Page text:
My last post, I talked about fostering a puppy (who has since gone on to his furever home, huzzah!). And I thought, “okay, I’m going to take a break from all that, for a while.”
And then an email landed from the other shelter I volunteer with, and without hesitation I said, “I can take Bella.”
Bella is a six-year-old Pomeranian mix, a delicate little lady with the spine of a dragon (when a friend’s Great Dane pup got too close, she opened her little mouth and showed her little teeth, and told him to get fucked. He backed down.). We call her the cat-dog, because all she really wants is to cuddle, ideally and preferably in my lap, but she is perfectly happy to trot alongside Max for nearly an hour on our walks.
(and then she demands to be carried, like the princess she is).
It hasn’t been all snuggles and walks, though. Her first few days, her tummy was stress-upset, and I spent a lot of time washing shit out of her fur. Her housebreaking broke (also due to stress) and I spent a lot of time cleaning carpets. And recleaning carpets. And throwing out soiled pee pads (and keeping Max from eating the fresh ones). Sweet Bella is demanding of my time, to the point where Max started to get cranky about it. And god help you when you tried to crate her at night! Her place was on the bed with you, thank you very much.
(Once she regained her house training, she got to sleep on the bed, yes).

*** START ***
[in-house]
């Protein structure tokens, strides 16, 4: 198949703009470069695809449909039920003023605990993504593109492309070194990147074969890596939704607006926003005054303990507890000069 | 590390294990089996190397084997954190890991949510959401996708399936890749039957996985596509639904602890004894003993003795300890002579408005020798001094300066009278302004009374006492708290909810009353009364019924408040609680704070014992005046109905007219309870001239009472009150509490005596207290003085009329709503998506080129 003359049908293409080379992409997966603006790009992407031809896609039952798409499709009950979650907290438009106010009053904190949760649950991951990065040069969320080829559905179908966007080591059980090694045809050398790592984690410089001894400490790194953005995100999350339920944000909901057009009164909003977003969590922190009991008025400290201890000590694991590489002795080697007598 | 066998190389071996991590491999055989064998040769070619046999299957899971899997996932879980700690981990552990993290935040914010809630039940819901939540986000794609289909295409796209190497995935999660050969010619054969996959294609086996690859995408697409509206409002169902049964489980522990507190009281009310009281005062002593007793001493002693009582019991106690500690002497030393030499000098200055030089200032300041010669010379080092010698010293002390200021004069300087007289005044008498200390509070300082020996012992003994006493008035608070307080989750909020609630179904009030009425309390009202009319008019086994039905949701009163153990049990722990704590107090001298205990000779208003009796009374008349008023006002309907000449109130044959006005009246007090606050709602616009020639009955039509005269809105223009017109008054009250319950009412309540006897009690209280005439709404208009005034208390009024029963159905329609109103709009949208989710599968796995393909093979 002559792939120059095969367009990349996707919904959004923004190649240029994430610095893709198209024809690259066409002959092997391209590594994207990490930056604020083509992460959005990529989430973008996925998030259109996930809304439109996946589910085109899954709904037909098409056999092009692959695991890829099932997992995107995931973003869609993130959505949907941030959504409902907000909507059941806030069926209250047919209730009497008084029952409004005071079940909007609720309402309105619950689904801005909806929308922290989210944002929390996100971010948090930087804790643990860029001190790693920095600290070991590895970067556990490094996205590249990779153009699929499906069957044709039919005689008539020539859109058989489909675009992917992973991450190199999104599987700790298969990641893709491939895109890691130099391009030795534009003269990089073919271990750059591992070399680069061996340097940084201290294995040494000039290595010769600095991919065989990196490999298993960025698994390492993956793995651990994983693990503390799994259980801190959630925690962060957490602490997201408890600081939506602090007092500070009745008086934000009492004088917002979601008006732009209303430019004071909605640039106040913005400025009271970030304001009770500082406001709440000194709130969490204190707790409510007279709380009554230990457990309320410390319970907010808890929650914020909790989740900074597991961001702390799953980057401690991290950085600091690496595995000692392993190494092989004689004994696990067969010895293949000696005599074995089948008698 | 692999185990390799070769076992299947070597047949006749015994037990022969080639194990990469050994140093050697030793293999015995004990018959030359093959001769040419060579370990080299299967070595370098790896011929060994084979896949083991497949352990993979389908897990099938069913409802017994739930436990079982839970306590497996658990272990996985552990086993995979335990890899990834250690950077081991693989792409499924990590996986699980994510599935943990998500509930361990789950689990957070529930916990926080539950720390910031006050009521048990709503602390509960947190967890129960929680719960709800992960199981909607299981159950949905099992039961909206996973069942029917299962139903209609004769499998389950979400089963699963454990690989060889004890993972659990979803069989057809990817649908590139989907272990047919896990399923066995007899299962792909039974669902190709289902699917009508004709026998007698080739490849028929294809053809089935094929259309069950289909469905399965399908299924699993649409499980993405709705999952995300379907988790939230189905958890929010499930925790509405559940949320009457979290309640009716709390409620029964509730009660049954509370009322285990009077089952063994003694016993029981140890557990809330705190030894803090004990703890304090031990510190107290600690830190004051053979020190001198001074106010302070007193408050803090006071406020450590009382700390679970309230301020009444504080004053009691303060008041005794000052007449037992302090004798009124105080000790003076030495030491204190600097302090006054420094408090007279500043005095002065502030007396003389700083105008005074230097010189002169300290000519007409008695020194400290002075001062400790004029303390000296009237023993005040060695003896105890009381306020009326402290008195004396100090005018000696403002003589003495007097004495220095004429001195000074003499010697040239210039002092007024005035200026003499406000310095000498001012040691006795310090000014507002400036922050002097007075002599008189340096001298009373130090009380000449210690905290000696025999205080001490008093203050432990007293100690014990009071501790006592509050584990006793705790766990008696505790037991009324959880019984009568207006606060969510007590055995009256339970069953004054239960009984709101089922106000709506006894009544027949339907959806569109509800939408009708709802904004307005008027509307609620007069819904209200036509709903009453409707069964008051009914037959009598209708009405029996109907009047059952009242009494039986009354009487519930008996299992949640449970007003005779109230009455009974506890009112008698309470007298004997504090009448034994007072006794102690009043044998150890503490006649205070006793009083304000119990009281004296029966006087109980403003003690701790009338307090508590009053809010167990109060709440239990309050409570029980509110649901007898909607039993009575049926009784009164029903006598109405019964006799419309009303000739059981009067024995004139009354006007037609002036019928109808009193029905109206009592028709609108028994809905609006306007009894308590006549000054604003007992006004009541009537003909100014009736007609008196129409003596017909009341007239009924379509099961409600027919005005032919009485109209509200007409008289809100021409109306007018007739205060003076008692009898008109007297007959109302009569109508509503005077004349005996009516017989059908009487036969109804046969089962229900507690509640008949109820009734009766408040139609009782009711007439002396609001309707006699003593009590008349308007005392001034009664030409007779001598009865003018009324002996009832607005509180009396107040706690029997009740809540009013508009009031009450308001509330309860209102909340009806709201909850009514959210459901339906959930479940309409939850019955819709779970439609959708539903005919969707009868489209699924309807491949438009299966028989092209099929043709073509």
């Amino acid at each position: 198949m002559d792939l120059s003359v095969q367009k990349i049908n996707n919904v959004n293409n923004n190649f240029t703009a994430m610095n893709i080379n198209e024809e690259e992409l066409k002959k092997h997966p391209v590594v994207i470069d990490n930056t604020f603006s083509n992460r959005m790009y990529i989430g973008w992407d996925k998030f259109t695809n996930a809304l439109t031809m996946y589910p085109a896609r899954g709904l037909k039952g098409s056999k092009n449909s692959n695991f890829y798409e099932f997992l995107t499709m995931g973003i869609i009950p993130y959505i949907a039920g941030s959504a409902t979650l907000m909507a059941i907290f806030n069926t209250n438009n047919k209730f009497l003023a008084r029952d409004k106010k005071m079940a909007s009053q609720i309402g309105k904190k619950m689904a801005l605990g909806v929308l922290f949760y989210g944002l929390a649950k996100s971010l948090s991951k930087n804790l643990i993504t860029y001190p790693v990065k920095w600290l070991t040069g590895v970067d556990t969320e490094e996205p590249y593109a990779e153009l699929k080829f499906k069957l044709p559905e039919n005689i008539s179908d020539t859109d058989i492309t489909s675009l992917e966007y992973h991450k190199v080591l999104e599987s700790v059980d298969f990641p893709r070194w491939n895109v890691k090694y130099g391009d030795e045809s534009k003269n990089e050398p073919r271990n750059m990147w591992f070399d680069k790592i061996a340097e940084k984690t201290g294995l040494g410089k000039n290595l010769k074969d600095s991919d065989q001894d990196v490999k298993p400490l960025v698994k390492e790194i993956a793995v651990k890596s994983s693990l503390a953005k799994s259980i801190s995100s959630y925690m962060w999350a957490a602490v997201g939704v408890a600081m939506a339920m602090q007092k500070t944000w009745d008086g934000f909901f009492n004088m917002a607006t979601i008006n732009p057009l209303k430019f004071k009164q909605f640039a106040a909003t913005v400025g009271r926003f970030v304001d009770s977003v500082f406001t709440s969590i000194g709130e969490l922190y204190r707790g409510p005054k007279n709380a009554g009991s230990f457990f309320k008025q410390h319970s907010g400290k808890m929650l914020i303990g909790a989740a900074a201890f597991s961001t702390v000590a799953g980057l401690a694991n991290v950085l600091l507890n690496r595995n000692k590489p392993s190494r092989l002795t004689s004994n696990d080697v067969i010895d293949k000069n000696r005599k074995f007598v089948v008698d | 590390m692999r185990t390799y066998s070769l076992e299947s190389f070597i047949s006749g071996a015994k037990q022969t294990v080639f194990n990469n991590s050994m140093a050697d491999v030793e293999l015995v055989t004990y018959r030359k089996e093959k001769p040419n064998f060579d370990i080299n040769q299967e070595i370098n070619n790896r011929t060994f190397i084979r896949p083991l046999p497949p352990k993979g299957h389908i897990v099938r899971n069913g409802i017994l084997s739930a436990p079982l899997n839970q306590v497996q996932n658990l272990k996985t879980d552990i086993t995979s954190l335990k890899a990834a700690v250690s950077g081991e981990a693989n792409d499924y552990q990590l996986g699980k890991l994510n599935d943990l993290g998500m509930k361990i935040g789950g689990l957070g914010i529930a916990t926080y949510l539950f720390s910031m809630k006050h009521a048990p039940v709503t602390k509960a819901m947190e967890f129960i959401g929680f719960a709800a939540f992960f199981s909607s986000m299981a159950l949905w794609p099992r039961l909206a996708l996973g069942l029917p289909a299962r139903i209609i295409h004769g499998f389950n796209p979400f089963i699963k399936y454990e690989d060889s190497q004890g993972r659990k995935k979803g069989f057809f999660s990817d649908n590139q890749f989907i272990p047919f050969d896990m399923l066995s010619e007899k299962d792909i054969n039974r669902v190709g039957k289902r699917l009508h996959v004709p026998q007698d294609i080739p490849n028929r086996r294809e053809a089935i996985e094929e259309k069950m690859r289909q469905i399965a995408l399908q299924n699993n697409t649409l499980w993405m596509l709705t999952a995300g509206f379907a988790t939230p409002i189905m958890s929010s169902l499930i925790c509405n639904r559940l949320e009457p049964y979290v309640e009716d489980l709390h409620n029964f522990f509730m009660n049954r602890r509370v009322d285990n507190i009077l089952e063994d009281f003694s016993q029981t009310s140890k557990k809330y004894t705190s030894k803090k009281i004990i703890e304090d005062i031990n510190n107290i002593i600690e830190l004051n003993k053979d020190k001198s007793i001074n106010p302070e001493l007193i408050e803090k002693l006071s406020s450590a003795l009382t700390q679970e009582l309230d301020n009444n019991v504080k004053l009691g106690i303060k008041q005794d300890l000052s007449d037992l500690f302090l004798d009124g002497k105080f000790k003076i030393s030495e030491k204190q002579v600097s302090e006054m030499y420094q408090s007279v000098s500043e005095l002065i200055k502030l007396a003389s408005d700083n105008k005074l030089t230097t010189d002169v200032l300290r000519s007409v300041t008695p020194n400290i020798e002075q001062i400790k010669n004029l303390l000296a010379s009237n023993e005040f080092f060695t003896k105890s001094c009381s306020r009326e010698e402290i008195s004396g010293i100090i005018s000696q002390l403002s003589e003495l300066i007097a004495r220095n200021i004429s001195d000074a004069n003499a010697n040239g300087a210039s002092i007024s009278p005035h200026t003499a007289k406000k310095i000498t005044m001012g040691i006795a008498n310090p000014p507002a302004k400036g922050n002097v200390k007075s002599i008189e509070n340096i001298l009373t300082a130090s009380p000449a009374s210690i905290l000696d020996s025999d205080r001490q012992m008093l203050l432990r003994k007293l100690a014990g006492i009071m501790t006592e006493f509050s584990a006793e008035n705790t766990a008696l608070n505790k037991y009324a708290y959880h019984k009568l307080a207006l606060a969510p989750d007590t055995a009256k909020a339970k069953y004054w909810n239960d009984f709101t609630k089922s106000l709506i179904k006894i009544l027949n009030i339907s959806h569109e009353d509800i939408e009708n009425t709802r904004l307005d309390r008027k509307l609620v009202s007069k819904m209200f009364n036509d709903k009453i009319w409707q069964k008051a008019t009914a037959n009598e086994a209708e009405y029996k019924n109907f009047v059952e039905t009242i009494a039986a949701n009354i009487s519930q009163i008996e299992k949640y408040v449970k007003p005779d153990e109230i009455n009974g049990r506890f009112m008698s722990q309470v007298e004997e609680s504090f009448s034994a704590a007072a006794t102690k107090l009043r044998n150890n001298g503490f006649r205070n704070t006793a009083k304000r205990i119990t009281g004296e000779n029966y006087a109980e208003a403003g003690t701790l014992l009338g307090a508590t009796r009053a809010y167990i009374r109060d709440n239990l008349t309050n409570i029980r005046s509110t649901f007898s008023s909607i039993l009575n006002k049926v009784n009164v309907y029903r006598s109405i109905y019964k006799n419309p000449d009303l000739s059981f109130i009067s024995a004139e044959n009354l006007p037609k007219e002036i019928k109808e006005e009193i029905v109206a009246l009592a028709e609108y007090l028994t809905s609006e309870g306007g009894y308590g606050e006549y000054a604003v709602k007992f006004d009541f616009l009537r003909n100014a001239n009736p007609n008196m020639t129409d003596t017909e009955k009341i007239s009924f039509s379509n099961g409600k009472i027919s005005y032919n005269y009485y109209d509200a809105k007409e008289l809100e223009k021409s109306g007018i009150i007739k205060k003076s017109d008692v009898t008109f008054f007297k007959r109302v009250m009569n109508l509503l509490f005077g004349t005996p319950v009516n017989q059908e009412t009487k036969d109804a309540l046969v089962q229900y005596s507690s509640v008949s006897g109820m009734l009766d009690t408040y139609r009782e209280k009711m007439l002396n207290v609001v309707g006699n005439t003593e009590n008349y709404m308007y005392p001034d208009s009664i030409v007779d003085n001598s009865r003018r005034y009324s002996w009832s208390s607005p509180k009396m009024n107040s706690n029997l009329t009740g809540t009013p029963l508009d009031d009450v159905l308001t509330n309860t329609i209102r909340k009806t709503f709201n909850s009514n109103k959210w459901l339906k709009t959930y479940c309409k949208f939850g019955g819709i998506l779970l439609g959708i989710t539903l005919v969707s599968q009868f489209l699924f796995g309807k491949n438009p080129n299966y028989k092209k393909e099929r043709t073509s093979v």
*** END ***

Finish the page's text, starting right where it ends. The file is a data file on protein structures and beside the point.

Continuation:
And then she had to have dental surgery, and I spent four days trying to convince her that yes, she did need to take all her meds…. Trying to get a tiny dog to swallow a pill is not like pilling a larger dog. Their mouths are so tiny and you feel guilty AF for even trying.
But she’s still the sweetest bundle of fierce fluff, and I love her dearly.
I said that in conversation recently, and got another round of the usual, “I don’t know how you can bear to foster, and then let them go. I’d end up adopting all of them.”
As I said to that friend: no, you really wouldn’t. And no, we’re not saints for doing this. I joke that having a third animal in the house for a short period of time is how I remind myself that one dog and one cat is the perfect balance for this household. More than that, and chaos is set loose. Chaos, and exhaustion. But more than that, the truth is that with animals, as with people, loving someone doesn’t always mean you want to keep them.
As you read this, I’m bringing her back to the shelter to meet with prospective adopters. I have all my fingers and toes crossed that they will be a perfect match, and Bella will be going to her furever home, to spend the rest of her life loved and comforted and allowed to sleep on the bed.
And then I’m going to take a break from fostering for a while.
And this time I mean it!
EtA: Bella did in fact charm her potential humans, and their resident dog, and went home with them this evening. <3.